One of my absolute favorites is “Retina” (see below). At the end of my 365 project I twisted and turned street photography as much as I could. What I wanted the most was take street photography into the infinite depths of surrealism. For one and a half months I was looking for real moments that seemed unreal. A Danish artist called Olafur Eliasson put some sort of steam installation at the side of a corridor next to a museum in Düsseldorf. However, that day the installation released way too much steam filling the entire hallway. It may have been a malfunction, but to me it was the moment I was desperately looking for.
My biggest achievement in photography for me is finally being able to express myself after desperately looking for that creative outlet for half my life. On the other side I’m really proud that I’ve already won 17 awards so far and ended up on 8 shortlists in the last 2 years. My favorite award so far is certainly the “Urban Photographer Of The Year 2014”. Since I’m working as an international fine art photographer, my art buyers come from Germany to California. I’m happy that my signed and limited museum quality prints end up in family homes as well as companies. I haven’t published my own book yet, but I was published in newspapers and magazines worldwide.
I feel that I’ve just started with exploring “The Human Element In An Urban World”. There are just infinite possibilities to twist and turn this concept and create interesting sets. One idea I would love to bring to life is capturing amazing street shots with a tripod and putting myself into the scenery as an unobtrusive bystander.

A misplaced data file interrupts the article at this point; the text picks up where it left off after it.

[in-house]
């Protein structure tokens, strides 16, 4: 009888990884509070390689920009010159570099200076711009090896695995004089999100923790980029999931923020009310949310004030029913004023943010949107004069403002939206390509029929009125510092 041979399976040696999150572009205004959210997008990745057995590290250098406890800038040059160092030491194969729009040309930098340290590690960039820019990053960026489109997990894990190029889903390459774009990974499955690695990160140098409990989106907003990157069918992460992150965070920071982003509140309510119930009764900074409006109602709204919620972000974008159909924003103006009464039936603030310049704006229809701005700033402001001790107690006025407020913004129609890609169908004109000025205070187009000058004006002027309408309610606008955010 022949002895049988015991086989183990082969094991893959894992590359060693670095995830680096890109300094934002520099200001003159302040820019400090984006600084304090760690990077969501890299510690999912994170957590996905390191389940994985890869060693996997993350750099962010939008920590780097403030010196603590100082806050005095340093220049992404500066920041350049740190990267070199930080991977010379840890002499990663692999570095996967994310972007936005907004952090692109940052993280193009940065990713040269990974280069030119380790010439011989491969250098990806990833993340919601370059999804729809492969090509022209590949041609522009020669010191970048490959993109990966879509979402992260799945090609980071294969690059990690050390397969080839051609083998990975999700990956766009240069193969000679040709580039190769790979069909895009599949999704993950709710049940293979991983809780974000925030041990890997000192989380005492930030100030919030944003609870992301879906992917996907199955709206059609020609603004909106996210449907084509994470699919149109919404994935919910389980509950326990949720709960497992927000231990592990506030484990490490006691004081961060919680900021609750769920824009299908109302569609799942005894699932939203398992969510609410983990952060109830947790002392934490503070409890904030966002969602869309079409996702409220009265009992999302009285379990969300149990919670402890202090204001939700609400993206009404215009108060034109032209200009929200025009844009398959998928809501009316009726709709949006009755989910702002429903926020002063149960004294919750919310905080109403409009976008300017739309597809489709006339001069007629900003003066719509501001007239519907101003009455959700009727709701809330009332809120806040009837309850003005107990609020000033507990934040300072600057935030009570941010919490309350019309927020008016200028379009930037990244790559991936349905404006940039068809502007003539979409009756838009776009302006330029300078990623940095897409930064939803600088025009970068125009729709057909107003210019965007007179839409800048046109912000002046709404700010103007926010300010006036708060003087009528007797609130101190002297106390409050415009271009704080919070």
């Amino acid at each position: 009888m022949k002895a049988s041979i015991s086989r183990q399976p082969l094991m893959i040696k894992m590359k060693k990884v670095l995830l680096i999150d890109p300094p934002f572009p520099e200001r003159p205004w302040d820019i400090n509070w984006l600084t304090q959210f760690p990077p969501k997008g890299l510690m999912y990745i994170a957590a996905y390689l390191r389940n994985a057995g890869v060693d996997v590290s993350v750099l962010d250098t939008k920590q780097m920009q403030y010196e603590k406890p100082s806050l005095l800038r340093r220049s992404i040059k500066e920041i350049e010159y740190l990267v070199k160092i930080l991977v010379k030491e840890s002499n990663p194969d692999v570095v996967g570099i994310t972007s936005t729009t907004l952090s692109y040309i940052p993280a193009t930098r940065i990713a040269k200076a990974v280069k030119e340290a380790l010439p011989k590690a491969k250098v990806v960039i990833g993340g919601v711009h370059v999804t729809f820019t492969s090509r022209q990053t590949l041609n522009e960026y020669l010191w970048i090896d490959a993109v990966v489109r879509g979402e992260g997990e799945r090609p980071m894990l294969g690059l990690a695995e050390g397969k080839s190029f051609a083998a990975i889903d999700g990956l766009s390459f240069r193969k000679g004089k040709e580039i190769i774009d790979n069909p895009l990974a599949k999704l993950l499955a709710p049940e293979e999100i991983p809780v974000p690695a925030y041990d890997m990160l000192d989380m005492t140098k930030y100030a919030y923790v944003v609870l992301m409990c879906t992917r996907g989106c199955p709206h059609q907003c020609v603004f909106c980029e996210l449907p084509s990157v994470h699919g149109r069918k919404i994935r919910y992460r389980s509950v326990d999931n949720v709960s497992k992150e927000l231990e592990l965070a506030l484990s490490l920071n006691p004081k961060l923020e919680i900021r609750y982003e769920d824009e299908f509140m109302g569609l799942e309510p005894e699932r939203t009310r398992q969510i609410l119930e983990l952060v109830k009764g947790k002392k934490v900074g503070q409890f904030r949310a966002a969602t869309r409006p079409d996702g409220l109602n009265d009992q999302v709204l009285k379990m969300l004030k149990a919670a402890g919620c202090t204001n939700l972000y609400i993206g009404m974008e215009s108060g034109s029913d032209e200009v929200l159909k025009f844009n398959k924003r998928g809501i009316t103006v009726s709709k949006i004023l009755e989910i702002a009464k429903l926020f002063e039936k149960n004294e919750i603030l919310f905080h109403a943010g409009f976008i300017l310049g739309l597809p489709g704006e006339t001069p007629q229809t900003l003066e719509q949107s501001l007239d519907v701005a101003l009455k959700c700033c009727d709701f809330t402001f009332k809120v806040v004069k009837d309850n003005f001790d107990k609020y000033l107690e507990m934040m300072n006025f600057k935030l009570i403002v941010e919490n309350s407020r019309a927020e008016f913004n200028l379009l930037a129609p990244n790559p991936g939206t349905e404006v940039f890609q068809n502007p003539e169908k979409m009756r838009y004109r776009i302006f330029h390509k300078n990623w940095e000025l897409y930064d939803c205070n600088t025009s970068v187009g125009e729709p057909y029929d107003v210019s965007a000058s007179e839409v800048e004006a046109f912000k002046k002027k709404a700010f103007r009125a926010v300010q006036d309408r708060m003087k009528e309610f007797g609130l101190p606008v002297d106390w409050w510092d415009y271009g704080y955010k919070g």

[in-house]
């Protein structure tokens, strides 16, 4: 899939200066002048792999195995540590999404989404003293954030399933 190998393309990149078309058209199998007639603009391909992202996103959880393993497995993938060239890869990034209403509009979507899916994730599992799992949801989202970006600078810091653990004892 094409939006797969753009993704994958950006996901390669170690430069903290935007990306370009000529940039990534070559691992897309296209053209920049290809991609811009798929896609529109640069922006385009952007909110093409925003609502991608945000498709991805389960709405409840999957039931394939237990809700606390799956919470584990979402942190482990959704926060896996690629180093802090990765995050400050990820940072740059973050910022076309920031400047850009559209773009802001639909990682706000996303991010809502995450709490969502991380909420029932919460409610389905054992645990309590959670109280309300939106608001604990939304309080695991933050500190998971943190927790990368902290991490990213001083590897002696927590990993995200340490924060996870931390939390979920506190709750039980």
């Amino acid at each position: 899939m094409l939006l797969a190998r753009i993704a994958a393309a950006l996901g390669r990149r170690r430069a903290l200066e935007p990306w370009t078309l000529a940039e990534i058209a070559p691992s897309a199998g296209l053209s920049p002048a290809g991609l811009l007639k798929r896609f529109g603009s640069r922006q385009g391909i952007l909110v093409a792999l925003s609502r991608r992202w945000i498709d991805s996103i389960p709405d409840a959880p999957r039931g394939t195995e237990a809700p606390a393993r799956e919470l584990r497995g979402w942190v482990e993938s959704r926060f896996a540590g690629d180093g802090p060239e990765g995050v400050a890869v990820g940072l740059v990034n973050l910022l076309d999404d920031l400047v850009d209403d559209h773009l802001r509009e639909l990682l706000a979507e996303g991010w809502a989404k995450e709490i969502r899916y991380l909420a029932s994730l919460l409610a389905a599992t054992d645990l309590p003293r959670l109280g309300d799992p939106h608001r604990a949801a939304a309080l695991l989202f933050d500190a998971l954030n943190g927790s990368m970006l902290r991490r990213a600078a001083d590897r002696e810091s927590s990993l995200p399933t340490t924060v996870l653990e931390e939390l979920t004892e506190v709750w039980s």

I love street photography more than anything else. To me it’s the most interesting and wonderful genre there is. However, I have to say that I’m surprised how little innovation there is. Yes, it’s one of the hardest genres there is. It’s incredibly hard to generate amazing results, because you got to have heart, eye and soul to see the beautiful in the ordinary. I have the feeling that there is still this idea floating around that street photography has to be black and white to appear artsy and that the classical elements of photography such as daring compositions and clear subjects are less important here.
To contribute to the development of the genre, I decided to capture rather minimalistic scenes with strong compositions, colors, natural contrasts and only one or two subjects. One might call it editorial street photography and I think it’s a valuable contribution to our community. I think that street photographers are among the coolest photographers there are, because they generally have a lot of heart, eye and soul. My only wish is that the genre becomes as diverse in style as the people on the streets we shoot – and I’m sure we’ll make that happen!
When I wanted to sell my photographs as signed and limited editions, most galleries loved them, but rejected me, because I’ve never studied photography. That’s why my biggest wish is to take my International Fine Arts Label NEOPRIME to new heights with my dear friend and business partner Martin Dietrich. We founded this label, because we believe in breathtaking photography by young and aspiring photographers. We don’t care whether our signed artists have a degree in art, but to what degree they love photography. We’ve sold quite a few museum quality prints worldwide so far and I deeply hope that this trend continues and we can welcome many more passionate photographers to our label and show the world how incredible photography can be!
When it comes to inspiration, I’ve got to say that my biggest inspiration by far is life on the street itself. Just walking down the streets of a city, listening to beautiful music and being the hidden director of candid street scenes.
There are a million photographers out there, but you will always be one in a million. Your most important gear will always be your heart, eye and soul. Forget the world around you for a moment and just capture what you truly love no matter how ridiculous it is. Look, I’m shooting the backs of random strangers on the streets. Start a 365 Project to find yourself as a photographer. Always have your cam on you. The best moments happen when you don’t expect them. Aim to create your own signature and make yourself and the world happy with your photography!